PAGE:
League Lines: Youth Shooting Sports Programs Offer Golden Opportunities

Virginia >> The Arlington-Fairfax Chapter launched a youth shooting sports program in 1993 to complement the chapter’s adult programs and increase outreach to the local community. Over the past two decades, the program has grown to include multiple high school teams, a new state-of-the-art facility, national champions, and several Olympic athletes.

The program’s humble beginnings: a tractor shed that chapter members converted into an air rifle range. “It wasn’t ideal,” recalls Ernie Padgette, who suggested the chapter launch the program to recruit and train youth who were interested in shooting sports. “The lanes were narrower than regulations required. The building itself wasn’t insulated. It had no ceiling and neither heat nor air conditioning — but we were on our way.” The chapter supplied all the equipment and offered classes free of charge for any youth, regardless of their membership status.

As local high schools eliminated their practice facilities, rifle teams started holding their practices at the chapter. The chapter also launched its own juniors team — the NOVA Sharpshooters (using the nickname for the northern Virginia suburbs outside Washington, DC) — who won the NRA National Sporter Air Rifle Championship in 2001. “This was the first of many championships won and national and international records set by junior shooters from our ‘little red tractor shed’,” says Padgette, who has served as chapter president since 2003.

Kristina FehlingsBy this point, Padgette says, the tractor shed had a ceiling, insulation, heat, and air conditioning. And the chapter had its first super star. During her four years on the Robinson Secondary School Rifle Team, Kristina Fehlings set more than 20 U.S. national records for air rifle and won more than 20 individual and team championships. In 2003, she was selected for the U.S. Olympic National Development Team. At the University of Nebraska, she was a college All-American in rifle and won the NCAA Championship. Other athletes who trained in the “little red tractor shed” soon followed suit as NCAA champions and members of the Olympic National Development Team. More went on to college and military academies with scholarships for their shooting abilities.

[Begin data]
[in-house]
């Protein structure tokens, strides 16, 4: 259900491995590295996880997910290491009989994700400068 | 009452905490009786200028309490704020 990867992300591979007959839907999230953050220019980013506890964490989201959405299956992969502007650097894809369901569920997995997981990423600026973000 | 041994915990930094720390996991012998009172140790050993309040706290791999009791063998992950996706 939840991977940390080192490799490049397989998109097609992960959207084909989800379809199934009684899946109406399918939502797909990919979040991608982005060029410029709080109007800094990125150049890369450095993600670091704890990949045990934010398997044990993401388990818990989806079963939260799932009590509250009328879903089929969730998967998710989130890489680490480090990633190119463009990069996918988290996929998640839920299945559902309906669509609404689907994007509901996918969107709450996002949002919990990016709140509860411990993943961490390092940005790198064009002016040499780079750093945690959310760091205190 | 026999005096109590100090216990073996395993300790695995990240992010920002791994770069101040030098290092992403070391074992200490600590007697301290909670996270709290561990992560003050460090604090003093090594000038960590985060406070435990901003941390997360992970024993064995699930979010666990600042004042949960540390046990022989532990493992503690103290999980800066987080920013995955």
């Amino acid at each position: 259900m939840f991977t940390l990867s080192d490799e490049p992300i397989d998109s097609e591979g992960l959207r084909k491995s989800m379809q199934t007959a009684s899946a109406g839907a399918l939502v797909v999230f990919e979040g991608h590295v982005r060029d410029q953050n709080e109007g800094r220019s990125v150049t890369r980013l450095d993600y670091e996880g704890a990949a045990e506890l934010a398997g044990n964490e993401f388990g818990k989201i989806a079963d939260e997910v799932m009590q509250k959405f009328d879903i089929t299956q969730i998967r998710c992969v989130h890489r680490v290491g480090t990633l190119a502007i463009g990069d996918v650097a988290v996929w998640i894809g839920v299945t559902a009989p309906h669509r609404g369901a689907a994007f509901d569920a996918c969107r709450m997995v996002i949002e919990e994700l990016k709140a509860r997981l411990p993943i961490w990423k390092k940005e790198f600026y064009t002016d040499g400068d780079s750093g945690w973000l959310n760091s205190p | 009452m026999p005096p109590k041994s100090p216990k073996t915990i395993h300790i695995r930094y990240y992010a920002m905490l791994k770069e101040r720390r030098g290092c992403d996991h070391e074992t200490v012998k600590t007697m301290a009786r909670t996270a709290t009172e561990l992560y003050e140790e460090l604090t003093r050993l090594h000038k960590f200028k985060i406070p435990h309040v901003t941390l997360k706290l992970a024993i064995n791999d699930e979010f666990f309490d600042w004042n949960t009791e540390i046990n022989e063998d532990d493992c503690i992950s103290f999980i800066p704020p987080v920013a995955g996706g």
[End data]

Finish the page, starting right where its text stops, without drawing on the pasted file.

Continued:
Lucas KozenieskyTwo members of this year’s U.S. Olympic Team got their start at the Arlington-Fairfax Chapter. Lucas Kozeniesky led his high school rifle team to several national championships and is the leading shooter at North Carolina State University, where he won NCAA All-American honors last year. Virginia “Ginny” Thrasher, now in her second year at West Virginia University, became the first freshman in NCAA history to sweep both individual rifle titles in the national championships last year — and she won a gold medal at the Olympics in Rio this summer!

As the youth teams were outgrowing the air rifle shed, the chapter was asked to host the 2015 World Police and Fire Games air rifle, skeet, and trap competitions. “Our existing range simply could not service the large number of competitors who would attend the World Police and Fire Games,” says Padgette. “Rather than accepting the limitations of our facilities and our programs, the Arlington-Fairfax Chapter decided to go for broke.” Chapter members designed and built a high-tech air rifle facility with 25 firing points, and the “little red tractor shed” was converted to office and storage space. After hosting successful games in 2015, this world-class facility is being used today to train the next generation of air rifle champions.